Buy your computer

In the process of buying the optimal computer for you or your business, you really need to know the answers of two essential questions:

- Who is going to use the computer? and

- What will it be used for?

If these answers are not very clear you may have a good chance to become disappointed of your new computer in a relatively short period, because either it does not comply with your later tasks or it is more than you wanted it to be, therefore you spent more money for nothing.

I know that buying a computer is a very common task nowadays, mainly because the technology is changing very fast – just look where we are almost thirty years after the first PC has been sold – and their prices are getting lower and lower. However, most of the buyers have limited budgets and they will have to carefully chose the computer if they want to squeeze every drop of performance out of their money. I have no experience with MAC computers and personally I would still chose a PC because of the widely spread support system, both software and hardware (that’s me being subjective, don’t forget that).

I am not going to tell you what computer you should buy, instead I am going to try to put in light some of the PC’s most important basic characteristics not always detailed in stores (and I’ll try keep it as simple as possible), not because they want to fool you but because not everybody is interested in such a detail and a very detailed description would likely confuse most of them. Hopefully, by the end of this article, you will be able to choose the best PC parts that fit your needs.

Computer parts

The main components of a PC can be categorized as high-speed or low-speed components. A controller on the main board called Northbridge manages the traffic between the high-speed componentsand its younger brother, the Southbridge controller, manages the traffic between the low-speed ones. You’ll see later what these controllers are used for.

Finally, components that do not fit in any of those categories:

  • The main board
  • The power supply
  • The case
  • The monitor

Here are the high-speed components:

  • The processor
  • The "working memory" RAM
  • The graphic card

And the low-speed components:

  • The hard drive
  • The optical drive
  • The Card Reader, Floppy Disk

Numbers reflect most of the component characteristics and in most of the cases, the bigger the numbers are, the greater the component’s performance is. In this text I will only point out the exceptions. 

The processor (CPU – Central Processing Unit)

You can consider it the heart of the PC, the great thinker, etc. It is one of the most important components of a PC, but choosing one is not such a hard task. When buying a CPU check the following characteristics:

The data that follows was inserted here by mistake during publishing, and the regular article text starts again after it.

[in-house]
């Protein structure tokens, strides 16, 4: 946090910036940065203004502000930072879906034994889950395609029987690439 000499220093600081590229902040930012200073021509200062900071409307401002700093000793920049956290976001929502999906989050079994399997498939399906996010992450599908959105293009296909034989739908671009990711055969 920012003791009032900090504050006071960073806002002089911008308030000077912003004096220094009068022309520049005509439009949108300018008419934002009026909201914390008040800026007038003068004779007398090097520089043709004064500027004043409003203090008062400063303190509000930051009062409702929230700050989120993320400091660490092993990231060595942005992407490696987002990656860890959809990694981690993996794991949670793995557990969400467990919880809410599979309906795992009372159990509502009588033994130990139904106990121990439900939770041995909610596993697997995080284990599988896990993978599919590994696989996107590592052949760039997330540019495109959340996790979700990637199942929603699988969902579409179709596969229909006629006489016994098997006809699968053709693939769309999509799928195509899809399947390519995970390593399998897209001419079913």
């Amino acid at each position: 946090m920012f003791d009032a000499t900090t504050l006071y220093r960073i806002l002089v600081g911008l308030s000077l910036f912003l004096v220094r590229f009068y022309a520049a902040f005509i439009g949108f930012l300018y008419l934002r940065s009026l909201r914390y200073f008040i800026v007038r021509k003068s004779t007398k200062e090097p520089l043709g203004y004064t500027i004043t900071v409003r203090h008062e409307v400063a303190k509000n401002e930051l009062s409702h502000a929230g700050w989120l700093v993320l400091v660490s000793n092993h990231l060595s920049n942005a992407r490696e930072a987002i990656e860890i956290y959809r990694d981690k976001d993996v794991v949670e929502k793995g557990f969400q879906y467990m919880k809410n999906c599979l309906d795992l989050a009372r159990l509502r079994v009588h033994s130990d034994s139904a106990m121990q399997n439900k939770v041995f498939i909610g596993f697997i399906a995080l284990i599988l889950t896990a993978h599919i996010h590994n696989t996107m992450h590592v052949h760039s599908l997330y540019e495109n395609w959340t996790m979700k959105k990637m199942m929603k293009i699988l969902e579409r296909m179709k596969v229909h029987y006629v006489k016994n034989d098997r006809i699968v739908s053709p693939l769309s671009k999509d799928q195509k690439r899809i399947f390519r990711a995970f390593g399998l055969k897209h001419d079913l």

• The number of cores 
  • Its frequency
  • The amount of level 2 cache memory
  • Front Side Bus (FSB)

Lately, the manufacturers figured out that they could build faster CPUs by physically merging up to four processors under a single shelter. So when you build a computer you get to chose between standard single core processors and multi core processors, which are much faster and relatively expensive.

The frequency tells you how fast it can be in processing the instructions it receives. These instructions are stored in its level 2 cache memory (until they are completely processed), which is very fast and very expensive, so the bigger this memory is, the better. Keep in mind that the difference in performance between a processor having 512 KB and one having 1024 KB level 2 cache memory was highly significant a while ago, but most of the CPUs on the today’s market have at least 1024KB per core.

The Front Side Bus (FSB) is the road between the processor and the Northbridge, and it is interpreted as frequency. The larger this road, the faster the data travels from one component to the Northbridge, and thus to the other high-speed components. It is essential to learn that the processor’s FSB represents the maximum frequency that the data can travel between it and the Northbridge; however, the main board is the one that sets this speed limit, as I will explain later.

The "working memory" (RAM: Random Access Memory)

The RAM is a very pretentious component, but not as complicated to understand as may seem. When buying RAM look for the next details:

  • Capacity
  • Frequency
  • CAS latency

This type of memory is designed to hold data necessary for the applications that are currently executed. Its capacity tells you how much information it can store at once, its frequency reflects how fast the information can be sent to the Northbridge and its CAS latency shows how fast the memory controller can access data that it’s storing.